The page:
In 2016, voters in Berkeley, California, overwhelmingly favored lowering the voting age for school board elections to sixteen. San Francisco came close to passing a similar measure, Proposition F, which would have lowered the voting age to sixteen for all local elections. Unofficial results indicate it lost by approximately 52%–48%. This close outcome suggests that advocates may continue to push the measure in the future, with a fairly strong chance of success once voters are better educated about its merits. Lowering the voting age is by no means a radical idea. The Maryland municipalities of Takoma Park and Hyattsville recently lowered the voting age to sixteen for their own elections. Turnout among sixteen– and seventeen‐year‐olds has been relatively robust, strengthening the democratic process in these cities. Moreover, several countries, including Brazil, Argentina, and Scotland, allow sixteen‐year‐olds to vote.
This Essay outlines the various policy arguments in favor of lowering the voting age to sixteen. Part I presents a very brief history of the voting age in U.S. elections. It notes that setting the voting age at eighteen is, in many ways, a historical accident, so lowering the voting age for local elections does not cut against historical norms. Part II explains that there are no constitutional barriers to local jurisdictions lowering the voting age for their own elections. Part III highlights the benefits to democracy and representation that lowering the voting age will engender. Turning eighteen represents a tumultuous time for most young adults as they leave home either to enter the workforce or go off to college. Sixteen, by contrast, is a period of relative stability when young people are invested in their communities and are learning about civic engagement in school. Lowering the voting age can, therefore, create a habit of voting and increase overall turnout in later years. Finally, Part IV presents psychological studies demonstrating that, by age sixteen, individuals possess the cognitive capabilities required to perform an act that takes forethought and deliberation like voting. That is, sixteen‐year‐olds are as good as, say, forty‐year‐olds at making the deliberative decisions necessary for democratic participation. Part IV also refutes the claim that lowering the voting age will “create” additional votes for parents, as prior experience shows that young people do not simply follow their parents in the voting booth.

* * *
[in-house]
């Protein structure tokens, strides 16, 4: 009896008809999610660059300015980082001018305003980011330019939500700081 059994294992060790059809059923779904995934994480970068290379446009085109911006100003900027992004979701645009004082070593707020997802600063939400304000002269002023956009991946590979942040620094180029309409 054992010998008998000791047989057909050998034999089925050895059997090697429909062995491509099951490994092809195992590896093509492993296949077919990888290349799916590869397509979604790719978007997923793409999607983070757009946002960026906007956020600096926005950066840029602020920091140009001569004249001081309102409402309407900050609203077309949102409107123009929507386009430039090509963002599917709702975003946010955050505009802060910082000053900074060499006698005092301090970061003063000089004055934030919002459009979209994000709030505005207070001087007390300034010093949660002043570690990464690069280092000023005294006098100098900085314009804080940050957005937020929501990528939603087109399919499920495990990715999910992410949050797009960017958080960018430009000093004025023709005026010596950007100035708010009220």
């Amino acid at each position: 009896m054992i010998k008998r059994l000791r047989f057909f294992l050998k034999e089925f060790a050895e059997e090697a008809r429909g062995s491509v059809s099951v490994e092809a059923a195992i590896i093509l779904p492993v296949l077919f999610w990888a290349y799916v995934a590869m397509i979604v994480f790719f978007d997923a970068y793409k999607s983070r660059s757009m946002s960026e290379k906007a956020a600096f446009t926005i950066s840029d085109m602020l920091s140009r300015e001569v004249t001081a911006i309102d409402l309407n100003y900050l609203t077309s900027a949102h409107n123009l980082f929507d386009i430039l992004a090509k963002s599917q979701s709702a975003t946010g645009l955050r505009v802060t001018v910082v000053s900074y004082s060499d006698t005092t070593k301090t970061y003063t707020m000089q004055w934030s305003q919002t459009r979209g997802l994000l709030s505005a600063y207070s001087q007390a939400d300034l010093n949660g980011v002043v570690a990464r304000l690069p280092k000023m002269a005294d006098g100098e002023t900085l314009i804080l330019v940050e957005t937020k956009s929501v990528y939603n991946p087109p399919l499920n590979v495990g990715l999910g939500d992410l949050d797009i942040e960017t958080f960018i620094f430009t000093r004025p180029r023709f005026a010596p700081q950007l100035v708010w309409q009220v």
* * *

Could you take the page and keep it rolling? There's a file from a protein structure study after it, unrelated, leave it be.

In sum, lowering the voting age is a sound mechanism to improve our elections. It brings additional, competent individuals with a stake in electoral outcomes into the democratic process and guarantees them a voice.
In the current political environment, reform advocates should focus their energies particularly on local measures that will increase voter participation—as that is where they are likely to succeed. These local successes can breed statewide reforms once people see the rules working well in local elections.